Irma in March

irmaHere’s some good news to start the New Year- Billy Wilder’s romantic-comedy Irma La Douce is coming to Blu-ray here in the UK courtesy of Eureka, currently scheduled for a release on March 18th. I have a copy of the film on DVD but am really looking forward to getting the film in HD- a 4K restoration was released on Blu-ray over in the States last June but it was region-locked, which annoyed me no end, but hey-ho, all good things come to he who waits (although I’m still waiting for Days of Heaven on Blu-ray over here). While not widely regarded as one of Billy Wilder’s best films, nonetheless Irma La Douce is a really nice film with a lovely score (I have the expanded score on CD and its wonderful). Stars Jack Lemmon and Shirley MacLaine return after their earlier Wilder classic, The Apartment- it’s hardly fair to compare the two films, as The Apartment is one of the very best films ever made, but a new disc featuring Jack Lemmon is always something for me to get excited about.

The DVD I have is bare-bones but this edition will feature two commentaries (ported from the US release), a new video interview and the usual booklet with essay. At this stage of how things regards physical and streaming is going, any HD physical release of a film I like is something to savour and this is certainly going to be part of the 2019 Selection- yes its pre-ordered!

Witness for the Prosecution (1957)

witnessOh, this was a sheer joy; a ‘new’ Billy Wilder film (well, one I hadn’t seen before) is like an early Christmas present. What a genuine pleasure this film was- the sparkling dialogue, the great cast, the perfect character beats, the effortless, consummate direction. As entertainments go, while this could be argued to be a ‘lesser’ Billy Wilder film, if only because some of his best were genuine classics, this film is nonetheless an absolute riot and is a prime case for the argument that they simply don’t make ’em like they used to.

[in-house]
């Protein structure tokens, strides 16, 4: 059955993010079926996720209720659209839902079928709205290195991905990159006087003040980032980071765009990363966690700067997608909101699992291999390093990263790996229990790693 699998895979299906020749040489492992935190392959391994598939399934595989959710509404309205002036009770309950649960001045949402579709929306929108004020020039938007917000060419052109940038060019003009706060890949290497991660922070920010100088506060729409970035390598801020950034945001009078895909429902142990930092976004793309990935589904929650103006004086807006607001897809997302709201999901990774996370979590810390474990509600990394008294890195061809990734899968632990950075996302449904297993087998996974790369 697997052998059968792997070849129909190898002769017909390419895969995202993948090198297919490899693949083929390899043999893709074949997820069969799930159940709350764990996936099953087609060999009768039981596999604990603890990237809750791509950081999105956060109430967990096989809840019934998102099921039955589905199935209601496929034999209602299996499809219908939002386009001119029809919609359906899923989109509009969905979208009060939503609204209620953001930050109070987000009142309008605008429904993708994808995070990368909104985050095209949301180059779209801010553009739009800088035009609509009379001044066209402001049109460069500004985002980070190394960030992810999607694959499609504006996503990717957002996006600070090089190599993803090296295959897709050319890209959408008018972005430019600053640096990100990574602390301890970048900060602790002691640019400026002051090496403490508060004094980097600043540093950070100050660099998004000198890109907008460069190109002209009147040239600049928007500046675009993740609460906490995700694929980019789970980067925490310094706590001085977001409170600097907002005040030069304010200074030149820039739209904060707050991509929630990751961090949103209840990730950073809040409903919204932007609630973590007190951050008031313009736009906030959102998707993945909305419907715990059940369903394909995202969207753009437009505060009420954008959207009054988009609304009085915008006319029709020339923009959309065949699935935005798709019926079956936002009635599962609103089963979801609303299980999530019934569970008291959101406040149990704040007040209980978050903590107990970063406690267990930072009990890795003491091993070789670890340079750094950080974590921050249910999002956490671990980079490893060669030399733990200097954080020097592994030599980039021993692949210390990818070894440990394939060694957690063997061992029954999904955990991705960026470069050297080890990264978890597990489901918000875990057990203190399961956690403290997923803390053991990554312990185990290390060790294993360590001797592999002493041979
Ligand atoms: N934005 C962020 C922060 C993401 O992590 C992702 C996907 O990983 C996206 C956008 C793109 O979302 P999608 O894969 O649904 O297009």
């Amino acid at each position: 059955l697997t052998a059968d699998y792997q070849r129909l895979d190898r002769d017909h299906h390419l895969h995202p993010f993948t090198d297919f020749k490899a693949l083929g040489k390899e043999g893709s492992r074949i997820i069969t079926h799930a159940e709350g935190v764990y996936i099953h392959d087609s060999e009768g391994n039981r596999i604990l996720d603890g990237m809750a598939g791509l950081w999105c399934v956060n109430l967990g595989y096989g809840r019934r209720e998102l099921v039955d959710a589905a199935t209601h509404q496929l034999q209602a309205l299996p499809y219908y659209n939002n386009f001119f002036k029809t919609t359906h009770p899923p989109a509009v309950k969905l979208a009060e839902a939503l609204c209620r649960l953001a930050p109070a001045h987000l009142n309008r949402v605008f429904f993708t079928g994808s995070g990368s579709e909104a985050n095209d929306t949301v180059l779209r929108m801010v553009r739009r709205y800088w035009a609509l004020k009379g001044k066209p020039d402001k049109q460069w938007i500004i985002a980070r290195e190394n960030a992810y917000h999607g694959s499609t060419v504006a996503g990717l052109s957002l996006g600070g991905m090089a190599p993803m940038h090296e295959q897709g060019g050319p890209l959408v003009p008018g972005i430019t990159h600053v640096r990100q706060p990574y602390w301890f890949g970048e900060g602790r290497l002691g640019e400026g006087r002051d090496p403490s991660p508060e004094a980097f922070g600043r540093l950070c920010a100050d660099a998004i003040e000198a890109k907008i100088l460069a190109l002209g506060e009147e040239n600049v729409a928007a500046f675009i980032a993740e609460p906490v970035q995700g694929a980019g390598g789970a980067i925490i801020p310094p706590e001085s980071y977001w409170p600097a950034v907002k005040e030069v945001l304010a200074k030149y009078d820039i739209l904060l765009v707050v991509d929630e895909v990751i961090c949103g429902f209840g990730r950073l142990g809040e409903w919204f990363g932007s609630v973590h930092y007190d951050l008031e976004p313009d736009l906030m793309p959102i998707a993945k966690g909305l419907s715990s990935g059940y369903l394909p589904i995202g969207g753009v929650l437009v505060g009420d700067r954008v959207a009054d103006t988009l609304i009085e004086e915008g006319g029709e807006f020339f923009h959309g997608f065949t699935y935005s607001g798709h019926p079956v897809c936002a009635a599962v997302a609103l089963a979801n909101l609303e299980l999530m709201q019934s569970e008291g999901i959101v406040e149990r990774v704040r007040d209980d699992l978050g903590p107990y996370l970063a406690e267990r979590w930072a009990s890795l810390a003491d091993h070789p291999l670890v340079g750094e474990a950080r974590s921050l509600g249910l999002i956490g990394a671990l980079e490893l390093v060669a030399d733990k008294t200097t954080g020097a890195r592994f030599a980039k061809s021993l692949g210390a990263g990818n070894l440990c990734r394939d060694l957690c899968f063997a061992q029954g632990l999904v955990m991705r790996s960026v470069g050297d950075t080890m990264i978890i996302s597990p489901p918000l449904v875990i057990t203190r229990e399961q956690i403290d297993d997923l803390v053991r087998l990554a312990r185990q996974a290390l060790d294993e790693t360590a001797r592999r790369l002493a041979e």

Recently released on Blu-ray by Eureka, this edition boasts a very strong HD image and a raft of very interesting extras, but I’m sure even on fuzzy VHS this film would be great.

Based on an Agatha Christie play, the film demonstrates the advantages of stagecraft; the tight plotting, clearly defined characters and the drama generated by those characters (although Wilder actually made a few changes, they improved the on the play and made the film superior, by all accounts). Its a tense thriller/courtroom about an innocent man being tried for murder in a case that seems hopeless for the defence, and yet its also very funny and it has twists you genuinely don’t see coming. I mean, really, how do they do that- tense drama and yet so very funny? Brilliant acting that feels natural and effortless?

Really, it’s the sophistication of it that took my breath away- it looks so simple but you know such a lot of work must have gone into it, starting with the script. You see this so often with Billy Wilder films, the precision of the screenplay and getting it absolutely right before going to the shoot. Like a Hitchcock film, I suppose, the secret seems to be the preparation, and of course the casting is no small part of that. Charles Laughton chews up the scenery and proves the heart and soul of the film, a thoroughly entertaining performance of considerable merit, but the magic of the film is the whole ensemble.